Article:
Character, Faces and Names

namesDuring a recent conversation, I was asked if I knew a certain person; I replied, “I know the name, but I can’t put a face with it.”  Names are used to identify, organization, warn, encourage, and to express hope.

The name and character of God was the focus of a Psalm that David wrote after the Ark had been recovered and returned to the Holy of Holies:

Oh, give thanks to the Lord! Call upon His name; Make known His deeds among the peoples! Sing to Him, sing psalms to Him; Talk of all His wondrous works! Glory in His holy name; Let the hearts of those rejoice who seek the Lord! Seek the Lord and His strength; Seek His face evermore!  Remember His marvelous works which He has done…  ~I Chronicles 16:8-12

When a child calls out Mom or Dad, he is expressing trust and hope in the power and resources of his parents.  The same is true when God’s children “Call upon His name.”

Notice how the name of God is associated with His character:

  • Those who know your name put their trust in you, for you, O Lord, have not forsaken those who seek you—Psalm 9:10
  • The LORD is my rock, and my fortress, and my deliverer; my God, my strength, in whom I will trust; my buckler, and the horn of my salvation, and my high tower—Psalm 18:2
  • The LORD, He is my refuge and my fortress: my God; in him will I trust—Psalm 91:2
  • The LORD is good, a strong hold in the day of trouble; and he knows them that trust in him—Nahum 1:7

Whenever I discuss the name of God, I remember the words of Paul in Philippians 2:9-11:

God has highly exalted Jesus and bestowed on Him the name that is above every name, so that at the name of Jesus every knee should bow, in heaven and on earth and under the earth, and every tongue confess that Jesus Christ is Lord, to the glory of God the Father.

I want to encourage you to follow the advice of an old gospel hymn, Take The Name of Jesus With You:

Take the name of Jesus with you,

Child of sorrow and of woe.

It will joy and comfort give you,

Take it then wherever you go.

Precious name, O how sweet!

Hope of earth and joy of Heaven.

Precious name, O how sweet!

Hope of earth and joy of Heaven.

What’s In A Name

Most people who know me call me by the shortened form of my name.  Although my birth certificate reads, Stanley Lee Seymour,  most people call me Stan.   An etymological search of Stan reveals that it is Old English in origin and means rocky meadow or from the stony field.

Etymology, however, had nothing to do with the selection of my name.  Because my last name starts with an S, Mom and Dad thought it would be trendy for the first name of each of their children to start with an S.  My older brother’s name is Steve and my younger brother’s name is Brad.

Before he was born Brad’s name was going to be Stuart, but Mom was already having trouble calling Steve, Stan and Stan, Steve, so Stuart became Brad.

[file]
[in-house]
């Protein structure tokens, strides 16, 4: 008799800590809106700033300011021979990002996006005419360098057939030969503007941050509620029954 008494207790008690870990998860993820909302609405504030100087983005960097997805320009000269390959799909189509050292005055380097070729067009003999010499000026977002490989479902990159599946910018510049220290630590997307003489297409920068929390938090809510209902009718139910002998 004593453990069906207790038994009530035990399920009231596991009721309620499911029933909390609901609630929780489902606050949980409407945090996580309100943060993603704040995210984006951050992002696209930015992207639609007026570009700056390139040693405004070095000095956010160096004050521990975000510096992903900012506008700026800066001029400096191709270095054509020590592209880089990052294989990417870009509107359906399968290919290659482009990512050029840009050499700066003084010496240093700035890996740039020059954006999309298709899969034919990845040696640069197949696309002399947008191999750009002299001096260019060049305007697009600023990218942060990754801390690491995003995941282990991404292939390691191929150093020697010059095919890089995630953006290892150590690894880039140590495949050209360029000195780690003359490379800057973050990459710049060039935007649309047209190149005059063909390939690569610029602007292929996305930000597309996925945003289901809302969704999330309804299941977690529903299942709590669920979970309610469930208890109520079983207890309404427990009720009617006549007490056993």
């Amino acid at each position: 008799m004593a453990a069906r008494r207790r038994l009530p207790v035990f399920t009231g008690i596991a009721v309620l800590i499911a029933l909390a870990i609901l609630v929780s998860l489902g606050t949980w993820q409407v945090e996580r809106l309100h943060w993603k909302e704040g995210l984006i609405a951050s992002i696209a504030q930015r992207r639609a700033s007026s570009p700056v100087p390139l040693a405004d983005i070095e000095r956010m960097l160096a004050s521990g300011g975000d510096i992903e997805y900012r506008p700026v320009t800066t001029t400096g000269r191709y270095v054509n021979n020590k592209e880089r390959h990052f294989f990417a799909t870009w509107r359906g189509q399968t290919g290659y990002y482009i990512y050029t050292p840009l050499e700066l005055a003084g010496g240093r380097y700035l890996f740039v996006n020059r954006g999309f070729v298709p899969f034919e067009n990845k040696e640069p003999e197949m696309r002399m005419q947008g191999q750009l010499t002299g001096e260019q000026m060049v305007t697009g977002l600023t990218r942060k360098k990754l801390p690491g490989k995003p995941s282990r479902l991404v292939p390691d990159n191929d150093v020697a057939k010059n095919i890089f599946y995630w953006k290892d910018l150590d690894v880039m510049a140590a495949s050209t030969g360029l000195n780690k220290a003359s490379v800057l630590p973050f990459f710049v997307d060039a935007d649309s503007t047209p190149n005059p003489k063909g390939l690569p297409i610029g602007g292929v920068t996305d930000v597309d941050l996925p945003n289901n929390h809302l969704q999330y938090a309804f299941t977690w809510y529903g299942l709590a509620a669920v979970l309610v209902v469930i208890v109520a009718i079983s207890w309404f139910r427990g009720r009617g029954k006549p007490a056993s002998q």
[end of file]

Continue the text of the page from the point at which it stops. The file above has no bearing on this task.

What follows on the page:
I think recent events show the power of a name.  Due to the bankruptcy of 2001, the name Enron is associated with corporate greed.  More recently, investment scams have come to be associated with the name Madoff.

Within the last couple of days, a new association has been given to the name  Schettino.  Captain Franceso Schettino has been accussed of dereliction of duty and cowardice.  If he was an officer in the United States military, he would be court-martialed.

In each of these examples, the absence of character was present.  For every ounce of character that Captain Schettio lacked, a pound of it was present in the cockpit of another captain.

The name Chesley Burnett Sullenberger III or “Sully” is associated with courage and integrity.  When faced with tragedy, he made a quick assessment; and, he landed his jet on the waters of the Hudson River.  His heroic efforts made him a household name.

Even though he attended the Air Force Academy, his actions remind me of the Army Cadet PrayerMake us to choose the harder right instead of the easier wrong, and never to be content with a half truth when the whole can be won.

The disciplined life that Sully developed as a cadet, was on display on that cold January day of 2009.   Each of our military academies provide a daily regimen that builds the type of character and integrity that defines Captain Sullenberger.

The absence of character and the decline of morals was the focus of study by the Institue for American ValuesIf a central task of every generation is moral transmission, religion is a primary force in American life — historically, it has probably been the primary force — that transmits from one generation to another the moral understandings that are essential to liberal democratic institutions. Religion is especially suited to this task because it focuses our minds and hearts on obligations to each other that arise out of our shared createdness. By elevating our sights toward others and toward ultimate concerns, religious institutions help us turn away from self-centeredness . . .

I’ve been told that character is an Old English word that comes from the print shop and means the mark left behind.  Schettino or Sullenberger, what mark defines your name?

Here’s a thought to keep you thinking:  A good name is more desirable than great riches; to be esteemed is better than silver or gold (Proverbs 22:1).